Former IMF head Dominique Strauss-Kahn is placed under formal investigation after being questioned by magistrates in the northern French city of Lille.

Former IMF head Dominique Strauss-Kahn (Reuters)

The investigation on suspicion of complicity in a pimping operation is the latest judicial headache for the Socialist ex-finance minister. The move could lead to a trial but it falls short of charging him.

Dominique Strauss-Kahn, 62, who was a strong contender to be France's next president until he was hit with sex assault charges, now-dismissed, in New York last May, was allowed to leave the court after being questioned by three judges in the case.

The Lille case centres on allegations that a prostitution ring organised by Strauss-Kahn's business associates supplied clients at the city's Carlton Hotel.

In a statement, Mr Strauss-Kahn's lawyer Richard Malka maintained the former IMF chief's innocence: "Mr Dominique Strauss-Kahn has today been formally placed under investigation for pimping. He declares in the strongest terms that he is not guilty of any of these acts, and particularly that he was never aware of the fact that some women he encountered might have been prostitutes.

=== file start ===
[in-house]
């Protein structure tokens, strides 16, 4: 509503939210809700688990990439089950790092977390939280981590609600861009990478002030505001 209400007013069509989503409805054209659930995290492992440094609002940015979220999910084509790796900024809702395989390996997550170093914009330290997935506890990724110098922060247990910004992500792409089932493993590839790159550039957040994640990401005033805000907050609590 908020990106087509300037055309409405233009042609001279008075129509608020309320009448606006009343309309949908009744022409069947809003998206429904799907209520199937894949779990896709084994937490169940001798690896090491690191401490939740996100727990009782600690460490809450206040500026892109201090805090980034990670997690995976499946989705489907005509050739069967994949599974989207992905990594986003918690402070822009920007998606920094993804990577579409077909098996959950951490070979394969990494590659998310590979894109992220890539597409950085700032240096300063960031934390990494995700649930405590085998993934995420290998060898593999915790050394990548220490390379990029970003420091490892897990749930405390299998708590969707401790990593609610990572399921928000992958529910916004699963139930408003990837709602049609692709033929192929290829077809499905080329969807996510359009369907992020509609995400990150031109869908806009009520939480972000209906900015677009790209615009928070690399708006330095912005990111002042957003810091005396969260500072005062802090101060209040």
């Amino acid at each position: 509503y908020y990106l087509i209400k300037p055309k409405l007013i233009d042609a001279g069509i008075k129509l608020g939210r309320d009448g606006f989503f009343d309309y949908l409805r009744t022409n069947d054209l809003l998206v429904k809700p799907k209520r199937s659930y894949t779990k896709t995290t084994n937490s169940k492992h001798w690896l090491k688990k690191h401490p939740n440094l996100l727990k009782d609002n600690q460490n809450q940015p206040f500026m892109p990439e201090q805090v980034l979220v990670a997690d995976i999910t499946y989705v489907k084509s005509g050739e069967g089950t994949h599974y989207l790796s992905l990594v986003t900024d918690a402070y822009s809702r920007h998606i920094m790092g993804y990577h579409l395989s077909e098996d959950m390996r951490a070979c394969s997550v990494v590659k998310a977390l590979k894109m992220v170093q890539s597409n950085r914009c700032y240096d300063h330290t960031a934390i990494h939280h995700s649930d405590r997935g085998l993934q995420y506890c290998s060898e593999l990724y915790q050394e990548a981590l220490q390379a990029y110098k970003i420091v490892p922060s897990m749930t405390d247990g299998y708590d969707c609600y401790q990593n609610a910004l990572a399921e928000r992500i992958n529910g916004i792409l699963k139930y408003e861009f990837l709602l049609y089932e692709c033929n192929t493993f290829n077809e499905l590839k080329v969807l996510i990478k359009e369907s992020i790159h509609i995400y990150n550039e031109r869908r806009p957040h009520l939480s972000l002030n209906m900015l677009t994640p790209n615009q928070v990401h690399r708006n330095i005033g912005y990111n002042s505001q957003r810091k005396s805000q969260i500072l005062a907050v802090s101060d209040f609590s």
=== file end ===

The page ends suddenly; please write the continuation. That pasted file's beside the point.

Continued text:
"Most particularly, Mr Strauss-Kahn could not have known about the details of these women's remunerations. He would to remind us that as he has never gone to the Carlton Hotel in Lille, this element of the investigation does not concern him.

"Furthermore, supposing even that he had known the status of the women in question, we have to remember that the fact of having relations with an escort would not be an infraction of French law and would be a question of an entirely legitimate private matter between consenting adults."

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